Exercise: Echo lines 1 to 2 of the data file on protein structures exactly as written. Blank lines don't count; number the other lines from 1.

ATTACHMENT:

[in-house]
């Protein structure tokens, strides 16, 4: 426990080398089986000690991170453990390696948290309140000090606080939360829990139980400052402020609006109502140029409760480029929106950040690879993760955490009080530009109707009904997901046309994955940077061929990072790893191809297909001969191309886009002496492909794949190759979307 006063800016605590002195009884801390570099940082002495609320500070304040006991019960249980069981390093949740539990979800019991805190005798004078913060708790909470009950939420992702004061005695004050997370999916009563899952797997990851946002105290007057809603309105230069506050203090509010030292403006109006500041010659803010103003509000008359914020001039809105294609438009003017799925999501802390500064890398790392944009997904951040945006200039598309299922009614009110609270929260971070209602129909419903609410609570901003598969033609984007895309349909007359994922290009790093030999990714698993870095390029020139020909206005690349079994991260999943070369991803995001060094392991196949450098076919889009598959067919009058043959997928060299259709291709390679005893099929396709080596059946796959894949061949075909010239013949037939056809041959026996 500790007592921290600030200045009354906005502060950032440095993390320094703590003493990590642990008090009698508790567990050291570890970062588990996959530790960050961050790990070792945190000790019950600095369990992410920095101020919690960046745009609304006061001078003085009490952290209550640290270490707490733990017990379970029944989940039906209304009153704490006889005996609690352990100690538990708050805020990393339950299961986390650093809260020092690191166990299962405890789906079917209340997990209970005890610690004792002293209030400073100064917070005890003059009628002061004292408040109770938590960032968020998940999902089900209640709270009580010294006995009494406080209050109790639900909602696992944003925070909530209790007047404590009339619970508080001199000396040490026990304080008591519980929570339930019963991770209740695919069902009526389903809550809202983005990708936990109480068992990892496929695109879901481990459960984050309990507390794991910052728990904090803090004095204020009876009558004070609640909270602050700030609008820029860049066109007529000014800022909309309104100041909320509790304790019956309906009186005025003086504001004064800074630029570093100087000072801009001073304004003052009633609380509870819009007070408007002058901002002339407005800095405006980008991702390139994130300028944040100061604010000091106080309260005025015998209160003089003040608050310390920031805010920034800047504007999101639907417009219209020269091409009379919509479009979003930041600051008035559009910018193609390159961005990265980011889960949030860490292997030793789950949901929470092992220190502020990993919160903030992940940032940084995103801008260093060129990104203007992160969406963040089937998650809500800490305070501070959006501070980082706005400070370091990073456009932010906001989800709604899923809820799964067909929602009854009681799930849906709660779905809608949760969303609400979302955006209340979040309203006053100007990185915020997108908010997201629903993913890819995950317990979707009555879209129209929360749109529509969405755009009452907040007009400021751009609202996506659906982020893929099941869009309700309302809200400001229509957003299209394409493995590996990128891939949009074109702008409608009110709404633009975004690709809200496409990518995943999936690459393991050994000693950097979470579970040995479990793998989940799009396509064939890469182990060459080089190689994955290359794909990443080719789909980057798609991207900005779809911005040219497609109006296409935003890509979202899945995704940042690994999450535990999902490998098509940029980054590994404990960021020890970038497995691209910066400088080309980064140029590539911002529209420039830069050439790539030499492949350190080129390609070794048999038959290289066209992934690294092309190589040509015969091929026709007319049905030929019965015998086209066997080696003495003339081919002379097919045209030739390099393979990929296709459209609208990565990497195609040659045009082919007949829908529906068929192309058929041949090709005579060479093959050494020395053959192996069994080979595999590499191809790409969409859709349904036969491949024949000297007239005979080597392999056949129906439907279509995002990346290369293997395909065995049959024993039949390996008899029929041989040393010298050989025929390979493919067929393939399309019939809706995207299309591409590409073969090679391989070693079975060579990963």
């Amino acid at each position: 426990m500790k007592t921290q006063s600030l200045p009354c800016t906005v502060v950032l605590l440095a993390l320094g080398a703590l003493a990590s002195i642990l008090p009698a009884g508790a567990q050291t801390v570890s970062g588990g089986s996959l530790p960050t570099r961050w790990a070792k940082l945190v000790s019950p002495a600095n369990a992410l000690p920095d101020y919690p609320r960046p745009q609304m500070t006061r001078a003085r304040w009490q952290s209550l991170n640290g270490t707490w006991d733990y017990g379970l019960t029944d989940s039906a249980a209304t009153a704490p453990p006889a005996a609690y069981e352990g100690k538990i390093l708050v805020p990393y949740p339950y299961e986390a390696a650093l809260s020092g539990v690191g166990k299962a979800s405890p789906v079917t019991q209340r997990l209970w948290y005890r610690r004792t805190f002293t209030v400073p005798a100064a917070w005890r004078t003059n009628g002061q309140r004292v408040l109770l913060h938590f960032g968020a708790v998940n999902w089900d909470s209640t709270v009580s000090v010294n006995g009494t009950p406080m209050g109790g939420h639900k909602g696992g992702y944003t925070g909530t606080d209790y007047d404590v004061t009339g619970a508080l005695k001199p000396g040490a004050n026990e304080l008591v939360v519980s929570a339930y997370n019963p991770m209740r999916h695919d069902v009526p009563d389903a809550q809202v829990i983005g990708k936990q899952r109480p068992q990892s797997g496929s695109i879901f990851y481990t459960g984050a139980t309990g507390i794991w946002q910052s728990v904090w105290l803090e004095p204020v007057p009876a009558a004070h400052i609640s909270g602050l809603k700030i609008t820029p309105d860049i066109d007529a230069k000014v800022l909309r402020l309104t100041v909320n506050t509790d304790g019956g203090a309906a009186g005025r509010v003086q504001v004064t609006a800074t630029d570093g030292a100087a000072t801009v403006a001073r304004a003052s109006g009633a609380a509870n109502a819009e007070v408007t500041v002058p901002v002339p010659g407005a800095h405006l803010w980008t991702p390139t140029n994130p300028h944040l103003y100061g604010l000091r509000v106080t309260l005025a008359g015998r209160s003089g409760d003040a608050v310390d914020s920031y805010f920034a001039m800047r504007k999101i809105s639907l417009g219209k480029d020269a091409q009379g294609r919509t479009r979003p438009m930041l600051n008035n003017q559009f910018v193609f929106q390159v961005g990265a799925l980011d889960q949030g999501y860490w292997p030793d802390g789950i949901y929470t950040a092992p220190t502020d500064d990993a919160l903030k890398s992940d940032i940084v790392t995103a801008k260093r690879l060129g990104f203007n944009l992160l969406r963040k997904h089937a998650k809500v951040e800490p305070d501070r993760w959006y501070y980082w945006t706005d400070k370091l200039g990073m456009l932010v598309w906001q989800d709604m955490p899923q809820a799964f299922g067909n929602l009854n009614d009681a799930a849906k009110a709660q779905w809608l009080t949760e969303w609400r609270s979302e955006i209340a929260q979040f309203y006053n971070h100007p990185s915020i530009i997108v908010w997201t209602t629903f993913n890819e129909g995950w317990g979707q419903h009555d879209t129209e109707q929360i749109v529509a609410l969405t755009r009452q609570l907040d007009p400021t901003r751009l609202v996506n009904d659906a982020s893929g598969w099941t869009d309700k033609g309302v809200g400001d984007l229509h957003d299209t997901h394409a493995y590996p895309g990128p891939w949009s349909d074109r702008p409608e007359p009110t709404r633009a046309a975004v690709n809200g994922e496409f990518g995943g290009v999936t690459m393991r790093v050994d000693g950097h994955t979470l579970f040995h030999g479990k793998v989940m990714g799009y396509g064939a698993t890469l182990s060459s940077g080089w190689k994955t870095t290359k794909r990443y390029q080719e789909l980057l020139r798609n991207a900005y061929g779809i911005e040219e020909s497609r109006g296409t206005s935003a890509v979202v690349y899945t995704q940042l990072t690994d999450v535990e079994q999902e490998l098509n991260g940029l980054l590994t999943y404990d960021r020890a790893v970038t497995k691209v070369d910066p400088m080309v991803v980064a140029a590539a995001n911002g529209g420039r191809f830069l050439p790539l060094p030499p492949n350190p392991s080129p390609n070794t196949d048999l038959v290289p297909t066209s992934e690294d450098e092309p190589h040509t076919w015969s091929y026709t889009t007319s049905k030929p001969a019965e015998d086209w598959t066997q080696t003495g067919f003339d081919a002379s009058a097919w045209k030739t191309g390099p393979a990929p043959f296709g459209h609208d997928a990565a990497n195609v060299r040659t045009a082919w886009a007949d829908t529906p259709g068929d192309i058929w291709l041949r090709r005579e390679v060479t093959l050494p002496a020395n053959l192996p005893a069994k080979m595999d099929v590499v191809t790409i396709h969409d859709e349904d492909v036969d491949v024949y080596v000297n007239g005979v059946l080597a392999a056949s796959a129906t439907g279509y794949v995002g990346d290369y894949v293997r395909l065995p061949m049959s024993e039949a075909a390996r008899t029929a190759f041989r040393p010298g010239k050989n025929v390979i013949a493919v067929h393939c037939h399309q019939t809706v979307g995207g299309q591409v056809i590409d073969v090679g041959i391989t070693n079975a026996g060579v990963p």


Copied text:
[in-house]
């Protein structure tokens, strides 16, 4: 426990080398089986000690991170453990390696948290309140000090606080939360829990139980400052402020609006109502140029409760480029929106950040690879993760955490009080530009109707009904997901046309994955940077061929990072790893191809297909001969191309886009002496492909794949190759979307 006063800016605590002195009884801390570099940082002495609320500070304040006991019960249980069981390093949740539990979800019991805190005798004078913060708790909470009950939420992702004061005695004050997370999916009563899952797997990851946002105290007057809603309105230069506050203090509010030292403006109006500041010659803010103003509000008359914020001039809105294609438009003017799925999501802390500064890398790392944009997904951040945006200039598309299922009614009110609270929260971070209602129909419903609410609570901003598969033609984007895309349909007359994922290009790093030999990714698993870095390029020139020909206005690349079994991260999943070369991803995001060094392991196949450098076919889009598959067919009058043959997928060299259709291709390679005893099929396709080596059946796959894949061949075909010239013949037939056809041959026996 500790007592921290600030200045009354906005502060950032440095993390320094703590003493990590642990008090009698508790567990050291570890970062588990996959530790960050961050790990070792945190000790019950600095369990992410920095101020919690960046745009609304006061001078003085009490952290209550640290270490707490733990017990379970029944989940039906209304009153704490006889005996609690352990100690538990708050805020990393339950299961986390650093809260020092690191166990299962405890789906079917209340997990209970005890610690004792002293209030400073100064917070005890003059009628002061004292408040109770938590960032968020998940999902089900209640709270009580010294006995009494406080209050109790639900909602696992944003925070909530209790007047404590009339619970508080001199000396040490026990304080008591519980929570339930019963991770209740695919069902009526389903809550809202983005990708936990109480068992990892496929695109879901481990459960984050309990507390794991910052728990904090803090004095204020009876009558004070609640909270602050700030609008820029860049066109007529000014800022909309309104100041909320509790304790019956309906009186005025003086504001004064800074630029570093100087000072801009001073304004003052009633609380509870819009007070408007002058901002002339407005800095405006980008991702390139994130300028944040100061604010000091106080309260005025015998209160003089003040608050310390920031805010920034800047504007999101639907417009219209020269091409009379919509479009979003930041600051008035559009910018193609390159961005990265980011889960949030860490292997030793789950949901929470092992220190502020990993919160903030992940940032940084995103801008260093060129990104203007992160969406963040089937998650809500800490305070501070959006501070980082706005400070370091990073456009932010906001989800709604899923809820799964067909929602009854009681799930849906709660779905809608949760969303609400979302955006209340979040309203006053100007990185915020997108908010997201629903993913890819995950317990979707009555879209129209929360749109529509969405755009009452907040007009400021751009609202996506659906982020893929099941869009309700309302809200400001229509957003299209394409493995590996990128891939949009074109702008409608009110709404633009975004690709809200496409990518995943999936690459393991050994000693950097979470579970040995479990793998989940799009396509064939890469182990060459080089190689994955290359794909990443080719789909980057798609991207900005779809911005040219497609109006296409935003890509979202899945995704940042690994999450535990999902490998098509940029980054590994404990960021020890970038497995691209910066400088080309980064140029590539911002529209420039830069050439790539030499492949350190080129390609070794048999038959290289066209992934690294092309190589040509015969091929026709007319049905030929019965015998086209066997080696003495003339081919002379097919045209030739390099393979990929296709459209609208990565990497195609040659045009082919007949829908529906068929192309058929041949090709005579060479093959050494020395053959192996069994080979595999590499191809790409969409859709349904036969491949024949000297007239005979080597392999056949129906439907279509995002990346290369293997395909065995049959024993039949390996008899029929041989040393010298050989025929390979493919067929393939399309019939809706995207299309591409590409073969090679391989070693079975060579990963």